Here’s a great little story a good friend of mine wrote. I think it really puts the term “religion” in the proper prospective. Religion quenches the Holy Spirit. It is also a product of the enemy.

Luke 16:13 “No servant can serve two masters; for either he will hate the one, and love the other, or else he will hold to one, and despise the other.

Religion is man’s way of appeasing God and meeting a standard that man believe’s is favorable to God. But God wants to have a relationship with us not based on our works but on the Blood of His Son Jesus Christ shed for us at Calvary. He already accepts us. Not because of what we do but because of what He did for us.

The parable of the Bean

Once there was a man who had a remarkable bean plant. The fruit of this plant was extremely nourishing and those who ate it thrived. The man, fearful that other plants might contaminate this precious plant, built a huge wall around it. He only let in those who promised to eat only this bean and nothing else. The man was very suspicious and he devised all sorts of special rules for those who could eat the bean. And so among all people everywhere only a small group was able to partake of this nourishing vegetable and all others were kept outside the wall. The legend grew outside the wall that the bean was magic and that those who ate it were demons. Inside the wall it was felt that all outside were no better than unclean animals and were to be shunned at all cost and could be killed at will if they should interfere with those who ate the bean behind the wall.
And thus the world remained for about 1000 years. The fortunes of the bean-eaters rose and fell in cycles as do the fortunes of most small groups of people. But they held to their beliefs even in the worst of times, looking to see how they had offended the bean-plant and thus become unworthy of its blessing. It good times they lorded it over those outside the wall, slaughtering them without a second thought if it allowed them to expand the wall and grow more bean plants.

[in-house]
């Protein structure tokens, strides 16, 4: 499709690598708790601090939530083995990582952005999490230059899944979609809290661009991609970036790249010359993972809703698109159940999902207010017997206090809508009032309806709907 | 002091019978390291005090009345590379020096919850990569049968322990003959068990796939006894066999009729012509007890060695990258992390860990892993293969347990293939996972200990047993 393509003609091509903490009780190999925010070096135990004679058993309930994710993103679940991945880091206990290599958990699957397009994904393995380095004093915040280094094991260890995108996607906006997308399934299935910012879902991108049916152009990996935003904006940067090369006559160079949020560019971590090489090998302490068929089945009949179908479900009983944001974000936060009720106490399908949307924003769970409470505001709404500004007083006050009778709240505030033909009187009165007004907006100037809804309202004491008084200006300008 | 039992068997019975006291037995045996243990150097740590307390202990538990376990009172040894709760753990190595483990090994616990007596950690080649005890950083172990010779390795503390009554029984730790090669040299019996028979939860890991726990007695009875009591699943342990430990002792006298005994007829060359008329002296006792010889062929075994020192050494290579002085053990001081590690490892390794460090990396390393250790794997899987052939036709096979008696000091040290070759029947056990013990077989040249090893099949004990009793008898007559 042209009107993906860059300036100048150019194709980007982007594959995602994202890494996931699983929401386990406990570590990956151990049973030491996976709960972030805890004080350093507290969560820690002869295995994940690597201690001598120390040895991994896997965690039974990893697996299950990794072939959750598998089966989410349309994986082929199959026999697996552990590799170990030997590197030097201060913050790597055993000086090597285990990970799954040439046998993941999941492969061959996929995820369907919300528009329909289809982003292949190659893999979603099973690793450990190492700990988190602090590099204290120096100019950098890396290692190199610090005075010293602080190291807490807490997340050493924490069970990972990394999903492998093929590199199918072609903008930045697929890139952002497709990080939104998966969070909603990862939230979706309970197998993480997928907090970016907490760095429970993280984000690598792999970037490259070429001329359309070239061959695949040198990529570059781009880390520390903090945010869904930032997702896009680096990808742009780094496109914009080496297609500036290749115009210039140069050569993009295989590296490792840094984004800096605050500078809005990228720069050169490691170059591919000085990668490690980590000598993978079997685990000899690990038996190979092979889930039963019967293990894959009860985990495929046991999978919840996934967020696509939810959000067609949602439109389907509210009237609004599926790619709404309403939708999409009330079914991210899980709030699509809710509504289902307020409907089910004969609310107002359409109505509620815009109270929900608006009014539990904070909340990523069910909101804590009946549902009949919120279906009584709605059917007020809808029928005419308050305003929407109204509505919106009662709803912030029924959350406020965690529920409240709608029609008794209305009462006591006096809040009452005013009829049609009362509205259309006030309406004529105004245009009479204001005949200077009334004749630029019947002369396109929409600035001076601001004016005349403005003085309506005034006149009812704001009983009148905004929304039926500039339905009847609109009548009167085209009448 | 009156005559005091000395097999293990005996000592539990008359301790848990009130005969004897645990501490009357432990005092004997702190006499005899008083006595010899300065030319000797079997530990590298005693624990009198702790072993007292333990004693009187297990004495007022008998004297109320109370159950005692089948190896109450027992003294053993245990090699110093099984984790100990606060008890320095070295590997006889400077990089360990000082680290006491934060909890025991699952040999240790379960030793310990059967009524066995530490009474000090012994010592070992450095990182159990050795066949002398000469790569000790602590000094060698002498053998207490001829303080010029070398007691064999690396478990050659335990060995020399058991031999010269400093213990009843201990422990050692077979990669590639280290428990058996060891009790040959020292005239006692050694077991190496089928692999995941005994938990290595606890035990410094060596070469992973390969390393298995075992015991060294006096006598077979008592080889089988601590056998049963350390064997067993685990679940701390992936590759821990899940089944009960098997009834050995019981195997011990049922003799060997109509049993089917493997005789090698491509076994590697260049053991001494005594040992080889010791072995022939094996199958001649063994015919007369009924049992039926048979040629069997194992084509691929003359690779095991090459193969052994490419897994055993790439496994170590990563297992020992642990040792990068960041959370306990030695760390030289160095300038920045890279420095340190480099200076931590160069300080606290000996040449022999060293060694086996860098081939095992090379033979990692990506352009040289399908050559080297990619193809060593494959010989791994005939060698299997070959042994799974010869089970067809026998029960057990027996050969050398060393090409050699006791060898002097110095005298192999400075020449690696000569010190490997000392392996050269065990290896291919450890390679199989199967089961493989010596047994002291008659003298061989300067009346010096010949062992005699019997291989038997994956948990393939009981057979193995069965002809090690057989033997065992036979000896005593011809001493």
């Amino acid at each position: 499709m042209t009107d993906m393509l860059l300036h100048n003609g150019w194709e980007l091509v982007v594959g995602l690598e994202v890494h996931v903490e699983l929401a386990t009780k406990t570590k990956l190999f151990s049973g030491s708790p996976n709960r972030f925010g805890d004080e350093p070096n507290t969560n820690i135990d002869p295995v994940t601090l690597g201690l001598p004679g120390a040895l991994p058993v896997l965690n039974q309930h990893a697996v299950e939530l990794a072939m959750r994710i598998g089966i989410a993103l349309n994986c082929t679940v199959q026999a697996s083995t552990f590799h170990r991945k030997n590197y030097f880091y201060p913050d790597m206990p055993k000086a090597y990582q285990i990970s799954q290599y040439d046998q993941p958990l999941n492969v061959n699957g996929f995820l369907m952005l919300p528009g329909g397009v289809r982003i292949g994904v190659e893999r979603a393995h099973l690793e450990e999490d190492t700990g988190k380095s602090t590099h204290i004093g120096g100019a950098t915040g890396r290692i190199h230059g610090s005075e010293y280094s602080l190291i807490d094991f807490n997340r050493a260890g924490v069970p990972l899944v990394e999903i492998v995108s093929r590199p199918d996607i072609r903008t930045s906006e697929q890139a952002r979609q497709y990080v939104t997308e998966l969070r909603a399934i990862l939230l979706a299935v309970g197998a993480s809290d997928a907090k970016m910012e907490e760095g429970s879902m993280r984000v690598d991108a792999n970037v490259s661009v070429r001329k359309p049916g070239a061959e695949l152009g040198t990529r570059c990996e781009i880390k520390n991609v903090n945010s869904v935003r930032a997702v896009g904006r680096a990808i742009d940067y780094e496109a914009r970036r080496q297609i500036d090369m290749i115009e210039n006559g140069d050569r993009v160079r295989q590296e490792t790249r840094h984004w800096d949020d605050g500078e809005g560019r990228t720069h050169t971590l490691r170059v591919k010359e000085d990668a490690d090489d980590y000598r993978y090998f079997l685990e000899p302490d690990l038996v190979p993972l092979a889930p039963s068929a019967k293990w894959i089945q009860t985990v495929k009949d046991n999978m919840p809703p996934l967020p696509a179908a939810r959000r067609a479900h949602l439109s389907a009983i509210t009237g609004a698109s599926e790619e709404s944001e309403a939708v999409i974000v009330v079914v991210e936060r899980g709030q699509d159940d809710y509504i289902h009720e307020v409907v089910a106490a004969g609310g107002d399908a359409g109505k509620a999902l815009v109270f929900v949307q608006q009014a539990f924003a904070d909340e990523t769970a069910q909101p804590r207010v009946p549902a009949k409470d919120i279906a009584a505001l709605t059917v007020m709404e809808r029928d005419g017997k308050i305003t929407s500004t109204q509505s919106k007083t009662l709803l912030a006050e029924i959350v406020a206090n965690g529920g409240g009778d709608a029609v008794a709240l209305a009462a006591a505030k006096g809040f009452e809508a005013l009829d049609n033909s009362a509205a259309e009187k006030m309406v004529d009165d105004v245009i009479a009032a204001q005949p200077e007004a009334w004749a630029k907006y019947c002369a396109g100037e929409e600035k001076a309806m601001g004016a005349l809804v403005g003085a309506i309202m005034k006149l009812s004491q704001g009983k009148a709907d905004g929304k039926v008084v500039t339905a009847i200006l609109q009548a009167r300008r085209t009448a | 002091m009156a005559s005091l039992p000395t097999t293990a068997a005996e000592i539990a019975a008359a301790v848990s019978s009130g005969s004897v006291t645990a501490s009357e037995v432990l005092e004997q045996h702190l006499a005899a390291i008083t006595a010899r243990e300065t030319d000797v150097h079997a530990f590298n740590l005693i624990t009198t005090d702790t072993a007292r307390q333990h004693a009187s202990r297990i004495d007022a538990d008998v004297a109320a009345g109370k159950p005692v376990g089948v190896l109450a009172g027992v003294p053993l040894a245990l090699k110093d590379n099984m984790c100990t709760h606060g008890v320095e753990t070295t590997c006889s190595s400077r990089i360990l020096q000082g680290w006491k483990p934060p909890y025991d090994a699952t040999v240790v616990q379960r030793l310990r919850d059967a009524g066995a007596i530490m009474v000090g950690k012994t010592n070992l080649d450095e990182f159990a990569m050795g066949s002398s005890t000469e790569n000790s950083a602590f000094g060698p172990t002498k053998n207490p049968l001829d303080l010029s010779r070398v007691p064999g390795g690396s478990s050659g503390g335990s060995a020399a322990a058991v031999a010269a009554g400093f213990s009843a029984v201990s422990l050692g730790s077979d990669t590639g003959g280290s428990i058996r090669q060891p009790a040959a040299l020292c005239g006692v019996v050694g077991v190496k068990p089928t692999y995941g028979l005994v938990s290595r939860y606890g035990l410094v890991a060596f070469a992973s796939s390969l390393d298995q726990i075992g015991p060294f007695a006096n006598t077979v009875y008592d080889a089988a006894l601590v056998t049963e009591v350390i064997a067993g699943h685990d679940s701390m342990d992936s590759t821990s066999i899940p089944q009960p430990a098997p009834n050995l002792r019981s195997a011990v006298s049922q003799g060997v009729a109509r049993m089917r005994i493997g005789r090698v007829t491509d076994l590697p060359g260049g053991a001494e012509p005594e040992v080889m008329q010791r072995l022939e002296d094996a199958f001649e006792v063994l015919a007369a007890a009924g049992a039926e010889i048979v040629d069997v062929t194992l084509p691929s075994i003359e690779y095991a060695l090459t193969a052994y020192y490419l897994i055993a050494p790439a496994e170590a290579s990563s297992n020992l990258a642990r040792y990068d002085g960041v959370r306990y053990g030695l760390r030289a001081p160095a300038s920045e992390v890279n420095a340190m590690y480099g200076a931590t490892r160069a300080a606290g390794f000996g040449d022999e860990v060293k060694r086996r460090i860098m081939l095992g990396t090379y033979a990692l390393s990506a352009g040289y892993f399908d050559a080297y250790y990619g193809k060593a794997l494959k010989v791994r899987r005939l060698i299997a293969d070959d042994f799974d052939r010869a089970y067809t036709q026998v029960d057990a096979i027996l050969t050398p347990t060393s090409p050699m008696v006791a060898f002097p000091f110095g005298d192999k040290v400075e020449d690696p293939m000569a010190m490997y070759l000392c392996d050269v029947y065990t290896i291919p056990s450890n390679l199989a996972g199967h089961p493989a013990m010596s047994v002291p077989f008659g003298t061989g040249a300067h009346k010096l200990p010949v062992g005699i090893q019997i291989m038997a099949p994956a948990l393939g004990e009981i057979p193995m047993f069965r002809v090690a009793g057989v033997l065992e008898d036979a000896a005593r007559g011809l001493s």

But one day, a man born inside the wall, became disenchanted with the whole idea that the precious bean plant was only for a few. He took some seeds of the bean plant and wandered outside the wall and wherever he went, he planted the bean until if flourished in many gardens. He preached that this precious bean was for all that no special rules were required. Eat of the bean and enjoy life-everlasting he said. And many were attracted to this man, and followed his example, eating the bean and sharing it with whoever was hungry.
Those who hoarded the bean-plant behind the wall were outraged. They considered this wandering gardener to be a heretic and they had him killed. But the open garden message lived after the gardener had died. It was almost as if the gardener was resurrected each time and place a bean-plant sprouted and grew. And those who ate the beans believed like the gardener that this nourishment was for all and his fame and his gardens appeared in many places throughout the world and wherever a garden grew there were those who came from far and wide and browsed, eating the beans and spreading love for one another.
But there were some who looked on this uncontrolled sharing and were angry. “Look at that,” they cried. “We’ve been tending these gardens for years and those others just come in and help themselves. It isn’t fair.” One by one the tenders of gardens began building walls around their gardens to keep out those who hadn’t done their share in tending the fields. An emperor, seeing the strength of these many walled gardens and their potential as forts, embraced them all, raised up the head gardeners as little kings within their gardens and set standard rules for all who could come into the gardens to feed. The rules oddly looked a lot like the rules that worked to make the emperor secure on this throne.
Those who controlled the new walled gardens weren’t content with controlling their own patch. Wherever they found a garden growing wild, they ripped it up less those others feast on the beans. Thus was the vision of the gardener, who freed the beans and made them available to all, perverted and then lost.
Strangely, while in the wild the beans had become stronger and even more nourishing, now that they were cultivated and packaged for controlled sale to the select few, they began to lose their nutritional value and most important, the love that sharing the beans engendered, was replaced by hatred and war.
Isn’t it time again for some brave soul to take the seeds and begin once again to sow them in the wild where they can nourish whoever passes by? I think so. And wherever you see a person building a wall around their plot of beans, encourage that the person to tear down the wall. The beans don’t need to be protected. The more who feed on them, the more there will be.

October 19, 2007 by Mike Calvo | Comments (0) | bean | parables | Jesus | religion